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El juicio is the second part of the trilogy Las Armas y los Cuidados [Weapons and caring]. Within a litany of big and small expressions of guilt, different texts, sounds and images are compiled together into the linearity of an interior monologue in the first person. Emerging out of the most intimate, out of that place where one takes shelter from life, this video declares the contradictions, self-betrayals and confusion that result from ignoring non-written laws. This is a narration in five acts which themselves regenerate, chronically, at each lapse, into perverse cycles.
“El juicio” is borne out of a bricolage of scattered personal notes. Texts, film, advertising, photographs, recordings and sounds are in constant tension, both in the different formal layers, as in the lines of content. In the repetition of statements that start with “too late and I’m guilty”, Ruiz de Infante examines the relations between seemingly incongruous fragments by concatenating them together with delicate juxtapositions; like a bunch of ideas abandoned in a box, some are put in, some are taken out, some are dug into; a kind of series of equations that develop an open narrative about agony and the not-said (or the not-shown); a recitation that, with the tiniest movements, manages to pervert representation.
The subjective and divergent arrangement of the starting materials generates, as these are absorbed and transformed by a constant declaration of guilt, an oscillating flux that introduces new elements of anxiety in the narrative. Different signs succeed each other, signs pointing to intimacy and seclusion as metaphors for the protective power of the home, and revealing the contradictions essential to any dislocated individual, as in the case of the narrator, who is reciting in a foreign language.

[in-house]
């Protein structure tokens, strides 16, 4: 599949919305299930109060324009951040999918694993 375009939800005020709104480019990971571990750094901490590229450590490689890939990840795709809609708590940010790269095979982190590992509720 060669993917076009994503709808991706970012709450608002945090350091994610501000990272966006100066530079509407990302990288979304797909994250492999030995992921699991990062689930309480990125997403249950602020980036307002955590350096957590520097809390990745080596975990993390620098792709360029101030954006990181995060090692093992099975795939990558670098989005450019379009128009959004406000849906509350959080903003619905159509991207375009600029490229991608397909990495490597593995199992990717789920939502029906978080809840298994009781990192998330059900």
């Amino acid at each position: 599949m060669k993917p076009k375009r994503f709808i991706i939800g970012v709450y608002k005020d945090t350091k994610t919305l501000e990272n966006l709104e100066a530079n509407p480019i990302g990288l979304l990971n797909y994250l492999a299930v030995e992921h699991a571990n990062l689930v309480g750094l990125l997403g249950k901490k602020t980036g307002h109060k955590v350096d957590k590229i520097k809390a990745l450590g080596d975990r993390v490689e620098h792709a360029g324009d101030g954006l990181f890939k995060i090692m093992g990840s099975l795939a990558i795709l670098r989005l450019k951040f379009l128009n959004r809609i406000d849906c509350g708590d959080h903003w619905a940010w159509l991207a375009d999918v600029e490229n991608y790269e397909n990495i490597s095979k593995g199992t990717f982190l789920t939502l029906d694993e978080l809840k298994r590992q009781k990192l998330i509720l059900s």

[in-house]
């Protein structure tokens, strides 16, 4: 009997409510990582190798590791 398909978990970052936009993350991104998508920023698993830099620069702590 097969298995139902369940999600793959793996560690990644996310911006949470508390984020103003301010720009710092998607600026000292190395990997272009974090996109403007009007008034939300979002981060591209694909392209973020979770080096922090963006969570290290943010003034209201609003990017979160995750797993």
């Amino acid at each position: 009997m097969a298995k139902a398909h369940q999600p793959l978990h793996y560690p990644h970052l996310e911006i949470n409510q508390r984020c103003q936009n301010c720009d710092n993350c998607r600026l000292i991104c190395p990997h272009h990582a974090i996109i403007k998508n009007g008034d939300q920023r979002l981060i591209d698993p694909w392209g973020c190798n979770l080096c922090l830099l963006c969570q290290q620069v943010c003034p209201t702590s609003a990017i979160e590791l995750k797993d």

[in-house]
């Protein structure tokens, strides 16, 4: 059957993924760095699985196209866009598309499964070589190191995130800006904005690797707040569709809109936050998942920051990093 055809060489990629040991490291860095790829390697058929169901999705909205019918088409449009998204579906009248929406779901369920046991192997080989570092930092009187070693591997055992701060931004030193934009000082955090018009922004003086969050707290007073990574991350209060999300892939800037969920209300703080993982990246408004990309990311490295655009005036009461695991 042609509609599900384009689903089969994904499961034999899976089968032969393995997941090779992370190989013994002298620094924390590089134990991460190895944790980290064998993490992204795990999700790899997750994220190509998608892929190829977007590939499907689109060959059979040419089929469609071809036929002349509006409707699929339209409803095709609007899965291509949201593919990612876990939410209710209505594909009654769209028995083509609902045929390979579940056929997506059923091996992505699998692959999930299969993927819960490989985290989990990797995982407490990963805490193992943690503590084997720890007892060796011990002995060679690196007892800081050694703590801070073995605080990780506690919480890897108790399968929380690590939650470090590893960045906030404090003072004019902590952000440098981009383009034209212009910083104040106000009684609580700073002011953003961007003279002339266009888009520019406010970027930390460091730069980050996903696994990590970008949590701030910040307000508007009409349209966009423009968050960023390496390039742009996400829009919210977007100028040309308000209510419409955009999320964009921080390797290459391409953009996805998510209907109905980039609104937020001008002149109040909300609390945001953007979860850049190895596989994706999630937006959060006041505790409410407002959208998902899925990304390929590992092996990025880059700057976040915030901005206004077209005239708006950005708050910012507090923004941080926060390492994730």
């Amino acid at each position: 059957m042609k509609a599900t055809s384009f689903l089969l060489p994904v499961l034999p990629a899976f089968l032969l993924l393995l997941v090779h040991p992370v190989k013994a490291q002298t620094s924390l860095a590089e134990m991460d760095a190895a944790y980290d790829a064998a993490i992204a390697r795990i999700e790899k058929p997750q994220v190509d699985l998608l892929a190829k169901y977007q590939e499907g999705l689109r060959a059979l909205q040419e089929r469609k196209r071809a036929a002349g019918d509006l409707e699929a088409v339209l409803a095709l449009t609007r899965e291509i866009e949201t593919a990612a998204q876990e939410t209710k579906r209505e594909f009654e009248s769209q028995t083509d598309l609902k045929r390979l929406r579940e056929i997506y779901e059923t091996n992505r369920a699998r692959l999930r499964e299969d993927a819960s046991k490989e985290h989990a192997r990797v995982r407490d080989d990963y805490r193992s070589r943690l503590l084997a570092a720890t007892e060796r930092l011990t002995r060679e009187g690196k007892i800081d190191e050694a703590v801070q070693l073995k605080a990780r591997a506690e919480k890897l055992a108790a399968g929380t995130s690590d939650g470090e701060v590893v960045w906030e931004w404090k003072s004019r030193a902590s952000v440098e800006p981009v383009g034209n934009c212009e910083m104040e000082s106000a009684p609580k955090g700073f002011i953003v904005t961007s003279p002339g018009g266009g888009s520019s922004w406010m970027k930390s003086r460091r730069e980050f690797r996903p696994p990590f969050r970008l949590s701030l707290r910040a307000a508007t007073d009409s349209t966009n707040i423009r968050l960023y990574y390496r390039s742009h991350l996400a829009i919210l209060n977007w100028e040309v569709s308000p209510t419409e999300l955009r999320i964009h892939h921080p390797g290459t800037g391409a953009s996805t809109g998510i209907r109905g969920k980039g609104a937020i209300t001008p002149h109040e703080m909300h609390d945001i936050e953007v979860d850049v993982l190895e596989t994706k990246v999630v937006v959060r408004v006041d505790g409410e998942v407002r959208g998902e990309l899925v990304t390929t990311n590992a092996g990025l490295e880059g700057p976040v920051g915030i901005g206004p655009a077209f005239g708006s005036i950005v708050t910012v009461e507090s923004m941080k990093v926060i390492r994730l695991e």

That which “El juicio” seems to be proposing is that committing mistakes is not itself grievous, but rather, that the problem lies in the repeated attempts at justifying these mistakes; that to flee from certain problems means to find new ones. With stoic moral pain, in each statement, the monotonous sermon justifies a further seemingly trivial problem with the expectation of receiving a conclusive sentence. But truth engenders suffering and an apology is the biggest sacrifice for one’s pride. This cold and self-reproaching repetition, devoid of any expectation of reconciliation, seems nevertheless to yearn for control, as if using the words like hits to the chest in order to arrive at a converted apotheosis, a mystical catharsis for which pain is a revelation. This piece creates a hypnotic anguish of which traces can be found in Ruiz de Infante’s later pieces, up to Los lobos.